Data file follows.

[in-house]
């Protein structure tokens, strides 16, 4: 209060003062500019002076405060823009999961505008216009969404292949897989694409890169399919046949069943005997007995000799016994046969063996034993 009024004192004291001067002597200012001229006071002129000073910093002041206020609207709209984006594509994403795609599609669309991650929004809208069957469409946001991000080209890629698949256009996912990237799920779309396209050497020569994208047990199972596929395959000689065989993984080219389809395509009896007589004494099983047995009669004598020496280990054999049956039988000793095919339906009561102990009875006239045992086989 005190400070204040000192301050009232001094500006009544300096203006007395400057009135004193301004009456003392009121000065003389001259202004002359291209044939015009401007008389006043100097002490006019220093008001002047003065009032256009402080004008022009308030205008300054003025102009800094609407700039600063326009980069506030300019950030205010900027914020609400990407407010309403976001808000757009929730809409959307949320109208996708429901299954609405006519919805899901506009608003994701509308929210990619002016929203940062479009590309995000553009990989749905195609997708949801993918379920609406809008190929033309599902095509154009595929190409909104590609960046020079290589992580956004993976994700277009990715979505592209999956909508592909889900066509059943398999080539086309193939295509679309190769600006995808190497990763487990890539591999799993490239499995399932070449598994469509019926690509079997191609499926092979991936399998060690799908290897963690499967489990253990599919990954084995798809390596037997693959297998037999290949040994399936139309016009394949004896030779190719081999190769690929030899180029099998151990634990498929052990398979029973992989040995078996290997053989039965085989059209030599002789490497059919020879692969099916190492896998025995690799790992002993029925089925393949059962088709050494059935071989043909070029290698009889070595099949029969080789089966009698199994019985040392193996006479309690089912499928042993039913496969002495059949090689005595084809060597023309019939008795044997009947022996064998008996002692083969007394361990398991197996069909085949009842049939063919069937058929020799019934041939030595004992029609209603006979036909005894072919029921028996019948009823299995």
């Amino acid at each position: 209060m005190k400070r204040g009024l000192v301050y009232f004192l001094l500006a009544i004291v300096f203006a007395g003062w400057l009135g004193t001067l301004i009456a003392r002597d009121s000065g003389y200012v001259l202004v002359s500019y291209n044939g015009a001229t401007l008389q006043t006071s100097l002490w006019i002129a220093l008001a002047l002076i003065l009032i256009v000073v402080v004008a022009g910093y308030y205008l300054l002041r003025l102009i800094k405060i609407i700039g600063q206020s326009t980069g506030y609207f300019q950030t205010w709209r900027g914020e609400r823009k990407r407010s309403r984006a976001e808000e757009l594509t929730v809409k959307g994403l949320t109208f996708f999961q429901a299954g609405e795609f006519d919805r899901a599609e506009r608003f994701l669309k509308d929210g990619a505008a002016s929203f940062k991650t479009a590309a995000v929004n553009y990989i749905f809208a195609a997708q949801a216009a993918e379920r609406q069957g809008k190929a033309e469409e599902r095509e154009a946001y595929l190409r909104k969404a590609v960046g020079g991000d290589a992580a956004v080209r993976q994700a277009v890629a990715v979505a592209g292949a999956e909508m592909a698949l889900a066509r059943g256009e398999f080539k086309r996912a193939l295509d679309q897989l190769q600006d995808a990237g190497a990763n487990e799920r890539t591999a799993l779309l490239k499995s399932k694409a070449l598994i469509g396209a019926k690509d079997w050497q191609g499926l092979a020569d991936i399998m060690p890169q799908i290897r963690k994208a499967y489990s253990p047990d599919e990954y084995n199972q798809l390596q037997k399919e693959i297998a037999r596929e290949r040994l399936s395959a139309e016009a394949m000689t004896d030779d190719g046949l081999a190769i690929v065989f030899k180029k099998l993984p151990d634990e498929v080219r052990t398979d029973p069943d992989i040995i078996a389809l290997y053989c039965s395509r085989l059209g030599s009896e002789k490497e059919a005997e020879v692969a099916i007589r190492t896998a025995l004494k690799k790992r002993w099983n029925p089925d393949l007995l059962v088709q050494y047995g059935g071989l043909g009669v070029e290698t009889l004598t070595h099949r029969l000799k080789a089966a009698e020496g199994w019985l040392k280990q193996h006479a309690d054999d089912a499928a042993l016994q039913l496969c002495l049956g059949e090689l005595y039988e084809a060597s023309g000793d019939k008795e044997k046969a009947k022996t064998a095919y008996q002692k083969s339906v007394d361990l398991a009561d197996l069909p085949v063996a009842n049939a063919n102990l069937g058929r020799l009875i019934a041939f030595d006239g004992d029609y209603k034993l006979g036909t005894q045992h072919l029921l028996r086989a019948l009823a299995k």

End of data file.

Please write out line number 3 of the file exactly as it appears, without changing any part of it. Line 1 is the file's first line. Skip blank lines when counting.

């Amino acid at each position: 209060m005190k400070r204040g009024l000192v301050y009232f004192l001094l500006a009544i004291v300096f203006a007395g003062w400057l009135g004193t001067l301004i009456a003392r002597d009121s000065g003389y200012v001259l202004v002359s500019y291209n044939g015009a001229t401007l008389q006043t006071s100097l002490w006019i002129a220093l008001a002047l002076i003065l009032i256009v000073v402080v004008a022009g910093y308030y205008l300054l002041r003025l102009i800094k405060i609407i700039g600063q206020s326009t980069g506030y609207f300019q950030t205010w709209r900027g914020e609400r823009k990407r407010s309403r984006a976001e808000e757009l594509t929730v809409k959307g994403l949320t109208f996708f999961q429901a299954g609405e795609f006519d919805r899901a599609e506009r608003f994701l669309k509308d929210g990619a505008a002016s929203f940062k991650t479009a590309a995000v929004n553009y990989i749905f809208a195609a997708q949801a216009a993918e379920r609406q069957g809008k190929a033309e469409e599902r095509e154009a946001y595929l190409r909104k969404a590609v960046g020079g991000d290589a992580a956004v080209r993976q994700a277009v890629a990715v979505a592209g292949a999956e909508m592909a698949l889900a066509r059943g256009e398999f080539k086309r996912a193939l295509d679309q897989l190769q600006d995808a990237g190497a990763n487990e799920r890539t591999a799993l779309l490239k499995s399932k694409a070449l598994i469509g396209a019926k690509d079997w050497q191609g499926l092979a020569d991936i399998m060690p890169q799908i290897r963690k994208a499967y489990s253990p047990d599919e990954y084995n199972q798809l390596q037997k399919e693959i297998a037999r596929e290949r040994l399936s395959a139309e016009a394949m000689t004896d030779d190719g046949l081999a190769i690929v065989f030899k180029k099998l993984p151990d634990e498929v080219r052990t398979d029973p069943d992989i040995i078996a389809l290997y053989c039965s395509r085989l059209g030599s009896e002789k490497e059919a005997e020879v692969a099916i007589r190492t896998a025995l004494k690799k790992r002993w099983n029925p089925d393949l007995l059962v088709q050494y047995g059935g071989l043909g009669v070029e290698t009889l004598t070595h099949r029969l000799k080789a089966a009698e020496g199994w019985l040392k280990q193996h006479a309690d054999d089912a499928a042993l016994q039913l496969c002495l049956g059949e090689l005595y039988e084809a060597s023309g000793d019939k008795e044997k046969a009947k022996t064998a095919y008996q002692k083969s339906v007394d361990l398991a009561d197996l069909p085949v063996a009842n049939a063919n102990l069937g058929r020799l009875i019934a041939f030595d006239g004992d029609y209603k034993l006979g036909t005894q045992h072919l029921l028996r086989a019948l009823a299995k």